At the very beginning of the campaign the pastor requested Sankey to go with him over to the home of his treasurer, Mr. Longstaff, the author of "Take Time to Be Holy." Going into the living room, Sankey noticed a small organ similar to his own. He was told that this one had been used by Philip Phillips in a recent concert tour. They asked him to sing, and so he sat down to the organ and sang "Come Home, O Prodigal," "Free from the Law," and "More to Follow." He did not dream that the minister, an extreme conservative, was very much against solos, choirs, and organs and never permitted them in his church under any circumstances.
When Sankey discovered Mr. Rees's intolerant view toward music and musical instruments, he was very much perplexed. A few days afterwards, however, he lost his anxiety when he saw huge posters all over the city, reading:
D. L. Moody of Chicago will preach the gospel, and Ira D. Sankey of Chicago will sing the gospel in Bethesda Chapel every afternoon and evening this week, except Saturday, at 3 and 7 o'clock. All are welcome.
The notice had been written by Rev. Rees! And it was in this statement that the phrase "sing the gospel" was first used. Mr. Sankey was especially impressed when he learned that the author of the advertisement was known all over the section as "the pope of the North."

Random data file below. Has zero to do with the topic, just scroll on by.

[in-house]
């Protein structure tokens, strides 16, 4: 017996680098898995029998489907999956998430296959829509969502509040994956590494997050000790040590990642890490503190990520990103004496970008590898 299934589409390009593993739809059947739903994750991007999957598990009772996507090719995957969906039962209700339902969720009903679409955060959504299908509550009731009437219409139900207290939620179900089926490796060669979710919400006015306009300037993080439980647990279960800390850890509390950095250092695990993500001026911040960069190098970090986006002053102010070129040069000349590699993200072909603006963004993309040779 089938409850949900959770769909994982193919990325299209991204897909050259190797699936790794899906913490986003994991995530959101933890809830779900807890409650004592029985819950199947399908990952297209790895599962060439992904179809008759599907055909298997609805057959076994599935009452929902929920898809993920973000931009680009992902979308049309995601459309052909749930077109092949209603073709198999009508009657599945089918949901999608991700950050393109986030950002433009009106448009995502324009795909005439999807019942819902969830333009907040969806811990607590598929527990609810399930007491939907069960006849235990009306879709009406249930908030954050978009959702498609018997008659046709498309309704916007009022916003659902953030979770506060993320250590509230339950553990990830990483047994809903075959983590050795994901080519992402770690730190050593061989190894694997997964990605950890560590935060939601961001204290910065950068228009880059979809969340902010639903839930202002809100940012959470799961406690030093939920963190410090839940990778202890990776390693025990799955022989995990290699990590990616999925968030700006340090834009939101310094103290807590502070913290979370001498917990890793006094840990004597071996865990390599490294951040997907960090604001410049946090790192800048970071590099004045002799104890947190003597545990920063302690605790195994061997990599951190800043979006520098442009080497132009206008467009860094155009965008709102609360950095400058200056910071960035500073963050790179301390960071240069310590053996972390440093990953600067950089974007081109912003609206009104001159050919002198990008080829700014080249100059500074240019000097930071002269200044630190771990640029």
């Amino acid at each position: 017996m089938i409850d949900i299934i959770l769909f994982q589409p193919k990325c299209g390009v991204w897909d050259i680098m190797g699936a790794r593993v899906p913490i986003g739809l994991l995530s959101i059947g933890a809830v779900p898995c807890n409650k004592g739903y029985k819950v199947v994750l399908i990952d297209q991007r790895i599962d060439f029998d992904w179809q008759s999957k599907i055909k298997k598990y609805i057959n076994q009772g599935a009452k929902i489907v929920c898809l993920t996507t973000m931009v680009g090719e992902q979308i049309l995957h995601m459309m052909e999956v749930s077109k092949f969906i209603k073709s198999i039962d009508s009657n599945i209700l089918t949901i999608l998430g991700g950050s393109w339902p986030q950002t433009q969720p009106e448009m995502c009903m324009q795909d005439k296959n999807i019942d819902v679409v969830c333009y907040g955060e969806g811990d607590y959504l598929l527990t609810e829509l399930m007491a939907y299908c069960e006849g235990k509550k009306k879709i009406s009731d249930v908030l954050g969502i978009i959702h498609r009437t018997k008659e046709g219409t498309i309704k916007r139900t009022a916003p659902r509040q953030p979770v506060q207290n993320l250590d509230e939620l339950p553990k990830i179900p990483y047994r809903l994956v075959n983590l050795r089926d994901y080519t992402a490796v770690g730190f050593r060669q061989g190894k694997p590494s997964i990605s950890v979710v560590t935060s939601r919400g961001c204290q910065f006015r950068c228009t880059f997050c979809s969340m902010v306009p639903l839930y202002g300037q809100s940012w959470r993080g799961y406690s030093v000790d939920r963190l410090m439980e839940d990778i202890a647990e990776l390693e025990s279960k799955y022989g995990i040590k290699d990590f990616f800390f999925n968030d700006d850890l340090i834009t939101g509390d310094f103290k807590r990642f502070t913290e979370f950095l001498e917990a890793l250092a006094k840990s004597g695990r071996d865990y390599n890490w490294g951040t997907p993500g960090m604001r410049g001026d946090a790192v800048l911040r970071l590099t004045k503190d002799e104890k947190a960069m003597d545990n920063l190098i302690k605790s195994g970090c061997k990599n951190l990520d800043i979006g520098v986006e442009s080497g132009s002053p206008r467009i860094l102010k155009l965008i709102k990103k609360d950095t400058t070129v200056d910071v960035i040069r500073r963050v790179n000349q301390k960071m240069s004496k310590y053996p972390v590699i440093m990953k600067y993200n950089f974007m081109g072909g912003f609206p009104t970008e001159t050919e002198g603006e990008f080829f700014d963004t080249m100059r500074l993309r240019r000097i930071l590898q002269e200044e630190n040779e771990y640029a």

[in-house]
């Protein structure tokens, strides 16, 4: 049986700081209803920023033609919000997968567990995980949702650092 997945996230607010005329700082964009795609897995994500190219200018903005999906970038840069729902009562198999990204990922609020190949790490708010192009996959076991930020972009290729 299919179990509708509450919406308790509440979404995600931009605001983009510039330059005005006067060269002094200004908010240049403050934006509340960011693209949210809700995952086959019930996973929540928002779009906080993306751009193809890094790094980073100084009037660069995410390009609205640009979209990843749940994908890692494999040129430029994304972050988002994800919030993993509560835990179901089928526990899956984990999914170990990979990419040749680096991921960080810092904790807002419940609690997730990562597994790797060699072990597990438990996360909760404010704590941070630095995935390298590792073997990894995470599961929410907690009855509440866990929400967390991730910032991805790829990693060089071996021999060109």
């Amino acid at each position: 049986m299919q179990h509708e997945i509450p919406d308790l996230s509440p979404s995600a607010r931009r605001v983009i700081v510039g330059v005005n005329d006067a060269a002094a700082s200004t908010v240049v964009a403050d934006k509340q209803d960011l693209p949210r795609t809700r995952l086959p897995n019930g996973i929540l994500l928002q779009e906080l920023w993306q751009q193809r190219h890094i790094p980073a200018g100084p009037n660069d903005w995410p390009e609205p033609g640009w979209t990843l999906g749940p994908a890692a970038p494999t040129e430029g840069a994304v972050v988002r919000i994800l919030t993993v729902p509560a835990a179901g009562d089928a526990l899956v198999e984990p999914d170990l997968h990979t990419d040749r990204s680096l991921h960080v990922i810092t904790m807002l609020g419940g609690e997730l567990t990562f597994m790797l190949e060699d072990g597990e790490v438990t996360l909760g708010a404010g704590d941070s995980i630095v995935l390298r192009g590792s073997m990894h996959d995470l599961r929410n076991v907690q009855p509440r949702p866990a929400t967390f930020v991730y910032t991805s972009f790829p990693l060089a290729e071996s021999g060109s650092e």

After a week in this city the crowds began to come out, and great blessings followed. Still there was much opposition. The Yankees were so different, their speech was so broad, and Sankey's songs so common. But Sankey knew the Holy Spirit was with him, and in spite of all difficulties sang at his best. The songs may have sounded common to the ritualism-loving Englishmen, but they got into their hearts and led them to Christ. Moody's preaching was successful, people responded by the dozen, but he was not satisfied. "We can never go on this way," he said. "It is easier fighting the devil than fighting the ministers."
A taste of the opposition the men faced can be had by the following description of them written by a member of the Y.M.C.A. who called on them to engage their service for a program at Victoria Hall. We must keep in mind that this man was a friendly critic!
They had already been a week in Sunderland; but, as yet, I had not seen either of them. Ah! thought I, what a lift heavenward shall I get from these holy men! We were shown into a back parlor by the servant, and very soon the two evanglists sauntered in in a style neither ecclesiatical nor dignified. Turning to me, Mr. Moody asked, in true Yankee fashion, what was our business with him. He did not show us a seat; he did not offer us his hand; altogether an auctioneer-like reception. We represent the Young Men's Christian Association, Mr. Moody, and have come to ask you if you will give us an address in Victoria Hall on Sunday."
"Preach for you? Oh, yes! I'll preach for you," replied Mr. Moody.